Carpenter, a former convict, raises a specific question about whether Americans have an expectation of data privacy in historical “cell-site location information” (“CSLI”). The Petitioner, Timothy Carpenter, was one of two defendants convicted for his role in a series of armed robberies in Michigan and Ohio, based in part on 127 days of CSLI data that placed him between ½ and 2 miles from the robberies around the time they were committed.
On appeal, the Sixth Circuit affirmed his conviction, holding that Carpenter had no expectation of data privacy in his CSLI data–and so the government did not need a warrant before obtaining it and admitting it at trial. Whether the Supreme Court endorses or rejects this logic, the answer has enormous implications for data privacy laws—and the Fourth Amendment—more generally. Indeed, it’s no exaggeration to suggest that Carpenter will be the most important Fourth Amendment case that the Supreme Court has heard in a generation. The legal fight has raised questions about how much companies protect the data privacy rights of their customers. The big four wireless carriers, Verizon Communications Inc(VZ.N), AT&T Inc(T.N), T-Mobile US Inc(TMUS.O) and Sprint Corp(S.N), receive tens of thousands of requests a year from law enforcement for what is known as “cell site location information,” or CSLI. The requests are routinely granted.
The Supreme Court has twice in recent years ruled on major cases concerning how criminal law applies to new technology, on each occasion ruling against law enforcement. In 2012, the court held that a warrant is required to place a GPS tracking device on a vehicle. Two years later, the court said police need a warrant to search a cellphone that is seized during an arrest.
The Supreme Court Phone Location Case to decide the future of data privacy.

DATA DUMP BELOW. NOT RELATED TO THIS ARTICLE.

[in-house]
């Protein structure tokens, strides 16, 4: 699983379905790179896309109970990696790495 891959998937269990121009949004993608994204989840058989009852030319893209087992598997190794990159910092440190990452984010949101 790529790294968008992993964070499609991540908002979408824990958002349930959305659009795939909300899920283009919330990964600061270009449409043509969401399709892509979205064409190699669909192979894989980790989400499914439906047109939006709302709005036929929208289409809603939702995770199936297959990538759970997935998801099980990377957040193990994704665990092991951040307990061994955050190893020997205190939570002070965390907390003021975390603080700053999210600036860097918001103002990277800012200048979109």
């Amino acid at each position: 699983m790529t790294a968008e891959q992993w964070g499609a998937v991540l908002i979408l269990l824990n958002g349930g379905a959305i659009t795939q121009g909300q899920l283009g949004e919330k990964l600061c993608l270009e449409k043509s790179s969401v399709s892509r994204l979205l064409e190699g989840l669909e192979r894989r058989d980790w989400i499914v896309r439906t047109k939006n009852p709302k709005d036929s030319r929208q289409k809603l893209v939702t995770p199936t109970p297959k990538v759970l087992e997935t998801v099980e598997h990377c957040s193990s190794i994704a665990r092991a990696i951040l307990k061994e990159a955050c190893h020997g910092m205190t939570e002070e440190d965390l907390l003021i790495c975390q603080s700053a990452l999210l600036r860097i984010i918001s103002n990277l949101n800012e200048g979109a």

— The Telegraff News (@omilosimon) July 17, 2017
So not only are we sharing far more data with third parties than we did in the 1970s (when the third-party doctrine was articulated), but the government is in a far better position today to use that data to obtain information about us that we might not want it to have.
CSLI is a textbook example of this phenomenon. When the Supreme Court first set out the parameters of the third-party doctrine, phone records could often place an individual in their home or office when they were making and receiving telephone calls, but not otherwise or elsewhere. CSLI, in contrast, is the phone company’s data of which cellular towers its customers are “pinging” when they’re using their cell phones for almost any purpose (and, much of the time, even when they’re not), data that can, depending upon the circumstances, be used quite accurately to pinpoint the specific locations of specific individuals at specific times—and not just in their home or office. (When customers have activated the GPS on their phones, the tracking of their location is even more accurate.) The Trump administration said in court papers the government has a “compelling interest” for acquiring the records without a warrant because the information is particularly useful at the early stage of a criminal investigation.
“Society has a strong interest in both promptly apprehending criminals and exonerating innocent suspects as early as possible during an investigation,” the administration said in a brief. David LaBahn, president of the Association of Prosecuting Attorneys, said warrants can be obtained quickly from judges but police may have problems getting the evidence needed to show probable cause.